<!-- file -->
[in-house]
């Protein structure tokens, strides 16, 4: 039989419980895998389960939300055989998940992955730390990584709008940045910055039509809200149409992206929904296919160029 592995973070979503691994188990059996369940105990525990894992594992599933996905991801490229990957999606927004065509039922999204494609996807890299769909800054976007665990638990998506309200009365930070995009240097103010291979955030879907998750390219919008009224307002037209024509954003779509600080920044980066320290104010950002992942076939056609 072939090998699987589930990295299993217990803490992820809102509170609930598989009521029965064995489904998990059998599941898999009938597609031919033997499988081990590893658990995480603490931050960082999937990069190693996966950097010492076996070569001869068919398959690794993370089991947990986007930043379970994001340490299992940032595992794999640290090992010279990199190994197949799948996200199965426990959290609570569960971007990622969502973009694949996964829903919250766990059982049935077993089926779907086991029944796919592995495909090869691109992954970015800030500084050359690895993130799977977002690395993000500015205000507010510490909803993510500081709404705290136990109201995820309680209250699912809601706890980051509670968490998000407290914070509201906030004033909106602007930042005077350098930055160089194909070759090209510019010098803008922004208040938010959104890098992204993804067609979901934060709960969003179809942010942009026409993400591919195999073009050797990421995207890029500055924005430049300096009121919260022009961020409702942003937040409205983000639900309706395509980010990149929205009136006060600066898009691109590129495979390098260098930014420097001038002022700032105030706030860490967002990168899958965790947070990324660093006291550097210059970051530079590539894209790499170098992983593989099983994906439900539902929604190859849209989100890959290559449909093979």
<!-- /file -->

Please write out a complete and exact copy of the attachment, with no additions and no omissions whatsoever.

[in-house]
């Protein structure tokens, strides 16, 4: 039989419980895998389960939300055989998940992955730390990584709008940045910055039509809200149409992206929904296919160029 592995973070979503691994188990059996369940105990525990894992594992599933996905991801490229990957999606927004065509039922999204494609996807890299769909800054976007665990638990998506309200009365930070995009240097103010291979955030879907998750390219919008009224307002037209024509954003779509600080920044980066320290104010950002992942076939056609 072939090998699987589930990295299993217990803490992820809102509170609930598989009521029965064995489904998990059998599941898999009938597609031919033997499988081990590893658990995480603490931050960082999937990069190693996966950097010492076996070569001869068919398959690794993370089991947990986007930043379970994001340490299992940032595992794999640290090992010279990199190994197949799948996200199965426990959290609570569960971007990622969502973009694949996964829903919250766990059982049935077993089926779907086991029944796919592995495909090869691109992954970015800030500084050359690895993130799977977002690395993000500015205000507010510490909803993510500081709404705290136990109201995820309680209250699912809601706890980051509670968490998000407290914070509201906030004033909106602007930042005077350098930055160089194909070759090209510019010098803008922004208040938010959104890098992204993804067609979901934060709960969003179809942010942009026409993400591919195999073009050797990421995207890029500055924005430049300096009121919260022009961020409702942003937040409205983000639900309706395509980010990149929205009136006060600066898009691109590129495979390098260098930014420097001038002022700032105030706030860490967002990168899958965790947070990324660093006291550097210059970051530079590539894209790499170098992983593989099983994906439900539902929604190859849209989100890959290559449909093979």